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Brian Gaff submitted this idea :

No, the idea of the foil, is to try to reflect heat from the radiator back into the room - rather than the radiator warming up the wall which would lose heat to the outdoors.
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What about the air rising from the rad meeting that cold wall? With central heating rads it's convection which does most of the heating - not radiation.
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Dave Plowman snipped-for-privacy@davenoise.co.uk London SW
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on 29/04/2017, Dave Plowman (News) supposed :

Yes I know, but that fact doesn't stop people selling them, nor people buying them assuming they must work.
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So should we really refer to them as convectors instead of radiators?
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Graeme explained :

Really, yes. They warm the air which flows past them by convection air currents. Cool air comes in at the bottom, then collects warmth as it rises past the radiator. The warmed air will warm the wall behind the radiator to some extent, but alloy foil alone will not prevent that - insulation of the wall will, so thin polystyrene sheet would be much more effective.
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Yes, I have vaguely thought about a sheet of thin 3 ply behind the rad, just with slots to hang over the brackets. Polystyrene glued to the ply, and possibly foil glued to the polystyrene.
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I am never very brave when it comes to plumbing stuff, although it all sounds easy in theory. Turn off valves, loosen joints, catch water in old ice cream container, job done. Hmm...
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Graeme

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I'd love to see some test figures on how this sort of thing performs. Given the large wall area as opposed to the bit behind the rad. My gut feeling is you wouldn't be able to measure any difference. If it was worthwhile, would be easy enough to make a rad which included insulation to the rear.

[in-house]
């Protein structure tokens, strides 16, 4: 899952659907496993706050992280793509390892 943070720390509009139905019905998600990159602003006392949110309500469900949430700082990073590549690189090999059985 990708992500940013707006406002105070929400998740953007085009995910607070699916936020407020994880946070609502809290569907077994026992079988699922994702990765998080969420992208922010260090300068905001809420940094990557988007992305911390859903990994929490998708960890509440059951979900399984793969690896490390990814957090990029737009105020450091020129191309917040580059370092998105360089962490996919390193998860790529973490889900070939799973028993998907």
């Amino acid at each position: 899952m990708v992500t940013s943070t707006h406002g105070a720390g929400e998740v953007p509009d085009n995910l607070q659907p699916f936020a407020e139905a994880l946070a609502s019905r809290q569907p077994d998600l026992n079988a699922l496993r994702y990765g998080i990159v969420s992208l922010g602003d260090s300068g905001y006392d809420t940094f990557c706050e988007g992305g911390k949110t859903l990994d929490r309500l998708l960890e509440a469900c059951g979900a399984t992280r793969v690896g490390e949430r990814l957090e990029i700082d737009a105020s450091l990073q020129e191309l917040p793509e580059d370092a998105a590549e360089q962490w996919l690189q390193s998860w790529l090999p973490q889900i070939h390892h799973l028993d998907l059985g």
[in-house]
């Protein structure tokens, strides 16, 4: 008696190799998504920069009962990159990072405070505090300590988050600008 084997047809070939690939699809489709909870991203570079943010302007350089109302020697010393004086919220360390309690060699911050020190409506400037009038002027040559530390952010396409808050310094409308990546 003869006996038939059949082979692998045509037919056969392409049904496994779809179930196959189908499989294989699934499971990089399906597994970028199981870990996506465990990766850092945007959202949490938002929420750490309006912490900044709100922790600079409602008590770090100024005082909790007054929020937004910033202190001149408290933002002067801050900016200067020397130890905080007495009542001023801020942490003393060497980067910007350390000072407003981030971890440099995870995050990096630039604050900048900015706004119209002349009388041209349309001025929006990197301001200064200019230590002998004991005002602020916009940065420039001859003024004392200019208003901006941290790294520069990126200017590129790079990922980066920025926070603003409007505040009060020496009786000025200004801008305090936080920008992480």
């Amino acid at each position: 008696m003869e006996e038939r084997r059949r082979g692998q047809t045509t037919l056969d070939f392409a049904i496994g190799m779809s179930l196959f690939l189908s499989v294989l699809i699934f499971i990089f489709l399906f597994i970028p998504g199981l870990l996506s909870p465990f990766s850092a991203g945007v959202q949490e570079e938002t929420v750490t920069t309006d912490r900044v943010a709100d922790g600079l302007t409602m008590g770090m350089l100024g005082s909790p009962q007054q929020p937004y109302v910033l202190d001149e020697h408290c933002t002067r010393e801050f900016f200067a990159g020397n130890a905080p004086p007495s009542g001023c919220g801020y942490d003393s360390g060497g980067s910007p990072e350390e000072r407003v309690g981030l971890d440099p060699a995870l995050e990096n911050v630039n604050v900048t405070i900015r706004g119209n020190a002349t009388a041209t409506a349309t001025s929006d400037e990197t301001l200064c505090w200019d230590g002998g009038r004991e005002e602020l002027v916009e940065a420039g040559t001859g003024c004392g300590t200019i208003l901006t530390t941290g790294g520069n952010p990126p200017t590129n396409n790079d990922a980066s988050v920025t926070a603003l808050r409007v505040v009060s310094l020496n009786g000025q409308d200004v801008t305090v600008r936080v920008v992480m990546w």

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Dave Plowman snipped-for-privacy@davenoise.co.uk London SW
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I tend to agree, which is why it is a vague thought. Given that a radiator is really a convector, as discussed, is that much heat really radiating out into or through the wall? The heat is mainly going upwards, not outwards.
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Graeme wrote:

    There is some heat loss through the wall behind the radiator which is at a higher temperature than the rest of the wall. Using a foam/foil pad will reduce this to some extent, however IMO it is not worth doing as the dust build up will reduce the reflectivity of the foil after a few months.
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When I wallpapered the room, I removed the radiator and stuck baking foil on the wall behind the radiator before repapering.
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wrote:

Not true of foam. Still not worth doing tho, too small an area to matter.